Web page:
I miss my friends and I will never forget them.  Even though remembering parts of that day are harder and harder for me, it doesn't mean I wasn't there.  I am so proud to have worn the same uniform as my fallen brothers and sisters.  When asked later in life, what job I most identify myself with, there's no doubt that the NYPD is it.  Best people I've ever worked with. 

I hope that wherever you are, you're surrounded by love.  And that you realize that you are special.  If not, email me and I'll tell you how special you are.  We honor their memory by toasting them and being phenomenal people. 

Saturday, September 10, 2011

How to handle 9/11

So it's currently 9/10/2011.  Tomorrow, of course is the 10th Anniversary of 9/11.  And I called my friend Caleb a few weeks ago and asked what he was doing for 9/11, and he paused and said he hadn't thought of it like that.  I guess it is weird to ask people what they're doing for that day, like it was Labor Day weekend or something like that. 

But I guess it makes sense to me as I knew I was going to do something different that day.  I suppose that I've always thought that 9/11 was different.  And as I left New York for Boston and then now for DC, I felt somewhat distant when people aren't as connected to that day as I am. 

Don't get me wrong.  I don't go to the public ceremonies of remembrance on that day.  I think that people do most of their personal remembering and thinking in small groups and not large ceremonies.  It always made me feel out of place though, when people would be bothered by dumb work shit on 9/11 or like today, seeing all the girls with their huge sunglasses at brunch.  I was thinking that those girls will be back tomorrow morning to talk about their Saturday night exploits without a second thought about what happened 10 years ago.  Of course, for many of them, they were barely in high school probably. 

So tomorrow, I'm planning on going to the Law Enforcement Memorial in the morning.  I'm going to wear my NYPD bike shirt, just because I feel like wearing my colors.  Granted, it's probably illegal to wear a uniform shirt when you're not an active officer, but I'm not really thinking anyone will care tomorrow.  After spending some time at the memorial and thinking about the events of that day and those after it, I'm going to find a bar.  There's a place that's a bar that does brunch, but should be pretty quiet.  Well, as quiet as a bar that on the first Sunday of football can be. I'm mostly just looking to avoid people eating doing "brunch" on 9/11.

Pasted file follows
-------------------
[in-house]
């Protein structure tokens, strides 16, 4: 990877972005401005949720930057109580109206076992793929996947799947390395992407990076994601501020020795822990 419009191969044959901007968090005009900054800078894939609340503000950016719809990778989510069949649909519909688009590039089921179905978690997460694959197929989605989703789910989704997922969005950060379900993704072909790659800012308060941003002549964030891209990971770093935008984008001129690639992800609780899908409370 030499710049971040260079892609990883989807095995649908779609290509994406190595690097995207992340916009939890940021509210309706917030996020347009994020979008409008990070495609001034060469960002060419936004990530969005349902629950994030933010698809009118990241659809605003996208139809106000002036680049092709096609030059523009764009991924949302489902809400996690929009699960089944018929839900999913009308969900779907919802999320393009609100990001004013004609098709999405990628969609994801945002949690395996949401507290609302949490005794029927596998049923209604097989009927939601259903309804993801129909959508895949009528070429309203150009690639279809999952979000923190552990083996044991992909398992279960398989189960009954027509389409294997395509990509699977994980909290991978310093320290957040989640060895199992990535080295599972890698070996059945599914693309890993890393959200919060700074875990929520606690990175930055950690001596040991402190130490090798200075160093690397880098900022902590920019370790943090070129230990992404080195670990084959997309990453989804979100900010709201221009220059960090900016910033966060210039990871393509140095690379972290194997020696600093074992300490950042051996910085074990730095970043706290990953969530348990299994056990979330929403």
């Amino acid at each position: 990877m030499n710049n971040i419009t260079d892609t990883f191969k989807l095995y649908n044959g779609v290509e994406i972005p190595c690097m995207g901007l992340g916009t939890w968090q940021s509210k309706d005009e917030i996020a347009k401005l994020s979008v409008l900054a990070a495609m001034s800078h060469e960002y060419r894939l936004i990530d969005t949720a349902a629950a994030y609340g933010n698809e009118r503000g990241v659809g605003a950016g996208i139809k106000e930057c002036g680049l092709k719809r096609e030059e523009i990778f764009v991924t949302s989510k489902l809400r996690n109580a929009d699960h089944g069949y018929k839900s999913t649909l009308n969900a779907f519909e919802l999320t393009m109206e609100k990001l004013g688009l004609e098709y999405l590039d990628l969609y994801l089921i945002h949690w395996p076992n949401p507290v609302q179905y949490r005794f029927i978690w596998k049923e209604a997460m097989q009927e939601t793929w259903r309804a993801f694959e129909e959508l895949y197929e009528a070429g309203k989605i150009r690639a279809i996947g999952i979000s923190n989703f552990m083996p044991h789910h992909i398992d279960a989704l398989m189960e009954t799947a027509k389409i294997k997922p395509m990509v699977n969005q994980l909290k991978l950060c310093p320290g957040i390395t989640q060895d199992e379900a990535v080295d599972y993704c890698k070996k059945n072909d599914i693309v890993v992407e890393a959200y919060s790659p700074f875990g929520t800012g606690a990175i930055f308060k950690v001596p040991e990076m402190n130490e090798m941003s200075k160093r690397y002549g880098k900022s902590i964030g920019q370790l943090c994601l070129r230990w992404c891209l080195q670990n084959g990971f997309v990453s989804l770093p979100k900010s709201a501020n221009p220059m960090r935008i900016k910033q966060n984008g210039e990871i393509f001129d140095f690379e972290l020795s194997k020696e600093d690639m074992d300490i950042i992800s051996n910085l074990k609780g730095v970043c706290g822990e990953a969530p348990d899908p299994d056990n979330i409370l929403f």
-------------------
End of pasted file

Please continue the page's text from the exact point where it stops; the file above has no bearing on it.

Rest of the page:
But I think that people will remember that day in a variety of different ways.  Memorials, ceremonies, etc.  My friend is going to the see the Giants take on the Redskins at FedEx Field, which I think is an equally good way to celebrate the City of New York.  For while 9/11 is a memory of a horrible scar on the city, it's also a celebration of the city that it was right after that terrible day.  So overpaying for beer and screaming on the boys in blue is quite appropriate.

I think some people won't think twice about 9/11 tomorrow unless it's jammed down their throat by Facebook messages or CNN.  But others will need no reminding and will find their own way to mourn and celebrate the events of 10 years ago.  And those are the people that I'll raise a glass to, tomorrow afternoon. 

Wednesday, September 07, 2011

Early Morning Travel

So this morning, I'm on the way to Atlanta very early.  One of the reasons it's so early is that I needed to connect in Charlotte, where I currently am.  Now, Delta has a direct flight which takes two hours, but I'm not a Delta frequent flyer.  I'm a US Air flyer.  And I need all of my miles in order to get to 50,000 by November which is when the girlfriend and I go to Budapest.  And 50,000 miles puts me at Star Alliance Gold, and lounge access through Europe.  So that's why I have time to blog this morning. Here are a few early morning thoughts:

  • When I left DCA, it was rainy and very foggy.  The top of the Washington Monument was even obscured by fog.  But within 3 minutes of our taking off, we broke through the cloud layer and were in crystal blue skies.  I love that.  Its nice to remember that even in the worst weather, it's beautiful just above.  
  • I'm at the US Airways lounge, which I have access to through my Amex Platinum Card.  It grants access to US, Delta, and American lounges when flying those airlines.  And the TV is showing Headline News.  I don't like CNN.  I find it to be a network with lots of gimmicks and not much heart.  But CNN Headline News is terrible.  I think when CNN used to have stories of substance and length, Headline News was designed to give you the important news quickly and continuously.